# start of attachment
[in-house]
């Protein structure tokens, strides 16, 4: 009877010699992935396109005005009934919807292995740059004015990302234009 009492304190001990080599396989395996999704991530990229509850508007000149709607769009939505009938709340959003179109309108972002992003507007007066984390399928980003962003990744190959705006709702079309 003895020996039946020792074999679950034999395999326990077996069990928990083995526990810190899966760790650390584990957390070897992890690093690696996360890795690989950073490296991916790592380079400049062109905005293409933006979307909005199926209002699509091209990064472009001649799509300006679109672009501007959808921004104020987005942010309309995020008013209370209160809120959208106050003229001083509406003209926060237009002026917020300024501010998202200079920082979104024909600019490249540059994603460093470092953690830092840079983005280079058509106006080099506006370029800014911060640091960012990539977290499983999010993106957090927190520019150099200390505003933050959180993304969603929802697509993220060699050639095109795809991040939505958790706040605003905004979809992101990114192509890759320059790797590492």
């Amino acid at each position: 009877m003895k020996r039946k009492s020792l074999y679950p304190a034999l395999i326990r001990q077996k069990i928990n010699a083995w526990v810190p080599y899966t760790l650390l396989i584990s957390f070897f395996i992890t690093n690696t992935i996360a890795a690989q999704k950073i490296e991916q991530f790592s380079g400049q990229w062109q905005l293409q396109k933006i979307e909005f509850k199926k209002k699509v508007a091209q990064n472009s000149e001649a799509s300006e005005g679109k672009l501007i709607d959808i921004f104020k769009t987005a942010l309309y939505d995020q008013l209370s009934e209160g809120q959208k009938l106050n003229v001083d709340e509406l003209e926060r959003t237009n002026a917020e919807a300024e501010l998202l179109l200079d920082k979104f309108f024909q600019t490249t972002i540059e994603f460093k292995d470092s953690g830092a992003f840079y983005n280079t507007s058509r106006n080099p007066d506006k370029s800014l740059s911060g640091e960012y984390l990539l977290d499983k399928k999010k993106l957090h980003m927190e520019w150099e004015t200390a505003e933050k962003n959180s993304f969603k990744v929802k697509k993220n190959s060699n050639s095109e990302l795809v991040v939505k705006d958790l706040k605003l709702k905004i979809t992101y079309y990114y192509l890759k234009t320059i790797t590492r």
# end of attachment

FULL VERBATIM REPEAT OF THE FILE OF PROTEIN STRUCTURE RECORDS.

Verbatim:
[in-house]
């Protein structure tokens, strides 16, 4: 009877010699992935396109005005009934919807292995740059004015990302234009 009492304190001990080599396989395996999704991530990229509850508007000149709607769009939505009938709340959003179109309108972002992003507007007066984390399928980003962003990744190959705006709702079309 003895020996039946020792074999679950034999395999326990077996069990928990083995526990810190899966760790650390584990957390070897992890690093690696996360890795690989950073490296991916790592380079400049062109905005293409933006979307909005199926209002699509091209990064472009001649799509300006679109672009501007959808921004104020987005942010309309995020008013209370209160809120959208106050003229001083509406003209926060237009002026917020300024501010998202200079920082979104024909600019490249540059994603460093470092953690830092840079983005280079058509106006080099506006370029800014911060640091960012990539977290499983999010993106957090927190520019150099200390505003933050959180993304969603929802697509993220060699050639095109795809991040939505958790706040605003905004979809992101990114192509890759320059790797590492």
């Amino acid at each position: 009877m003895k020996r039946k009492s020792l074999y679950p304190a034999l395999i326990r001990q077996k069990i928990n010699a083995w526990v810190p080599y899966t760790l650390l396989i584990s957390f070897f395996i992890t690093n690696t992935i996360a890795a690989q999704k950073i490296e991916q991530f790592s380079g400049q990229w062109q905005l293409q396109k933006i979307e909005f509850k199926k209002k699509v508007a091209q990064n472009s000149e001649a799509s300006e005005g679109k672009l501007i709607d959808i921004f104020k769009t987005a942010l309309y939505d995020q008013l209370s009934e209160g809120q959208k009938l106050n003229v001083d709340e509406l003209e926060r959003t237009n002026a917020e919807a300024e501010l998202l179109l200079d920082k979104f309108f024909q600019t490249t972002i540059e994603f460093k292995d470092s953690g830092a992003f840079y983005n280079t507007s058509r106006n080099p007066d506006k370029s800014l740059s911060g640091e960012y984390l990539l977290d499983k399928k999010k993106l957090h980003m927190e520019w150099e004015t200390a505003e933050k962003n959180s993304f969603k990744v929802k697509k993220n190959s060699n050639s095109e990302l795809v991040v939505k705006d958790l706040k605003l709702k905004i979809t992101y079309y990114y192509l890759k234009t320059i790797t590492r």